UI recipients received up to 99 weeks of benefits during and after the Great Recession, but many UI recipients still exhausted their UI benefits; meanwhile, additional funding for reemployment services disappeared, and most state accounts in the Unemployment Trust Fund went broke. This roundtable discusses what happened to UI benefits and benefit financing, the availability of reemployment services, and how many UI exhaustees went on to collect SNAP benefits.
1) Yvette Chocolaad, Employment and Training Director, National Association of State Workforce Agencies: Unemployment Insurance and Reemployment Services during and after the Recovery Act
This presentation summarizes the effect on the UI program and the provision of reemployment services to UI recipients of the implementation and termination of the American Recovery and Reinvestment Act. It summarizes and updates the findings of the 2013 book, The American Recovery and Reinvestment Act: The Role of Workforce Programs, edited by Burt Barnow and Richard Hobbie.
2) Randall Eberts, President, Upjohn Institute: The Impact of Resource Constraints on Reemployment Services for Unemployment Insurance Recipients
This presentation makes use of a new longitudinal data set, the Public Workforce System Data Set, to examine the effect of the growth and decline of funding for reemployment services for UI recipients in the period during and after the Great Recession. It include analysis of the sharp decline in funding for reemployment services to UI recipients at the end of 2010 -- contributing to high levels of long-term unemployment of form UI recipients. The presentation is based on a July 2014 Monthly Labor Review article by Eberts and Wandner, as well as two reports by Wandner recently published by the Urban Institute.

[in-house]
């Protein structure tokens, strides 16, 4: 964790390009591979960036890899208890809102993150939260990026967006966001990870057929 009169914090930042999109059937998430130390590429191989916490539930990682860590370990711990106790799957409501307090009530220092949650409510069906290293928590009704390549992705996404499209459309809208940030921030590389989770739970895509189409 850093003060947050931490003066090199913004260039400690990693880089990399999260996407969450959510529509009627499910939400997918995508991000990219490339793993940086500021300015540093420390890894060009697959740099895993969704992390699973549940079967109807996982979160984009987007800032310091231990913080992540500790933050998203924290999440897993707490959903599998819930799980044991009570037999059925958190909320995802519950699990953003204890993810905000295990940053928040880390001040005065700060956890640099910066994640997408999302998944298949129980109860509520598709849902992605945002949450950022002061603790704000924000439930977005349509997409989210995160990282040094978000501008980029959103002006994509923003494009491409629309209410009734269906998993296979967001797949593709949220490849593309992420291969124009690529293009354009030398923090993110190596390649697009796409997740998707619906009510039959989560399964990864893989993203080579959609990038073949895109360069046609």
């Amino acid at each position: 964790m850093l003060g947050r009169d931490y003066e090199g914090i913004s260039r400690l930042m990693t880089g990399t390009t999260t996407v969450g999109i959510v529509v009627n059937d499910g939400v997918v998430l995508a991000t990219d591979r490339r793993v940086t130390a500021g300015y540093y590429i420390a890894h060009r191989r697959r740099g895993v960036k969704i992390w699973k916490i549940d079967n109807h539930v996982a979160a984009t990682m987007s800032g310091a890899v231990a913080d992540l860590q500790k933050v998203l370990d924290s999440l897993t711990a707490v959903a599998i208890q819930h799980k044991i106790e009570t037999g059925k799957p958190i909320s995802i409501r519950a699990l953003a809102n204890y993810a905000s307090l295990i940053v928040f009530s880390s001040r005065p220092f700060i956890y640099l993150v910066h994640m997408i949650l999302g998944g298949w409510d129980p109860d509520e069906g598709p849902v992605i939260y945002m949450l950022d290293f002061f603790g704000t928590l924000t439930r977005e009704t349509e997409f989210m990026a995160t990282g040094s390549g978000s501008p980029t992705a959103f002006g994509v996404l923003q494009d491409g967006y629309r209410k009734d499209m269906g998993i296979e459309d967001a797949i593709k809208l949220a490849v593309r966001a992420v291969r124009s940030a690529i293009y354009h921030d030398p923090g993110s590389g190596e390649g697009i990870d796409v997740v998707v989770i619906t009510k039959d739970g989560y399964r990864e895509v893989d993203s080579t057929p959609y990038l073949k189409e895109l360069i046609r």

3) Wayne Vroman, Senior Fellow, Urban Institute: Benefit Financing Issues in the Wake of the Great Recession
Vroman examines the challenges and responses to the unprecedented recessionary UI benefit costs and insolvency of the state accounts in the Unemployment Trust Fund. The presentation also discusses a major new study of UI benefit financing that is being conducted for the U.S. Department of Labor.
4) Christopher O’Leary, Senior Economist, Upjohn Institute: Interactions between UI and SNAP
O’Leary examines interactions in usage between the UI and SNAP programs using longitudinal administrative data for Michigan. As long-term unemployment reached historic heights during the Great Recession, many UI recipients who exhausted all their entitlement to UI benefits applied for and received SNAP benefits. His presentation is based on analysis done as part of a major new study – the first to link UI benefits and SNAP administrative data – funded by the Department of Agriculture’s Economic Research Service.
5) George Wentworth, Senior Staff Attorney, National Employment Law Project: New Developments in the Short-Time Compensation Program
Wentworth examines the development of the U.S. short-time compensation program in the period since the beginning of the Great Recession and state responses to recent federal legislation that encourages states to adopt and promote the short-time compensation program.
Moderator: Stephen Wandner, Visiting Fellow, Urban Institute and Visiting Scholar, Upjohn Institute
Underwritten by DirectEmployers Association
529 14th Street, NW
Room Location TBA
Washington, DC 20045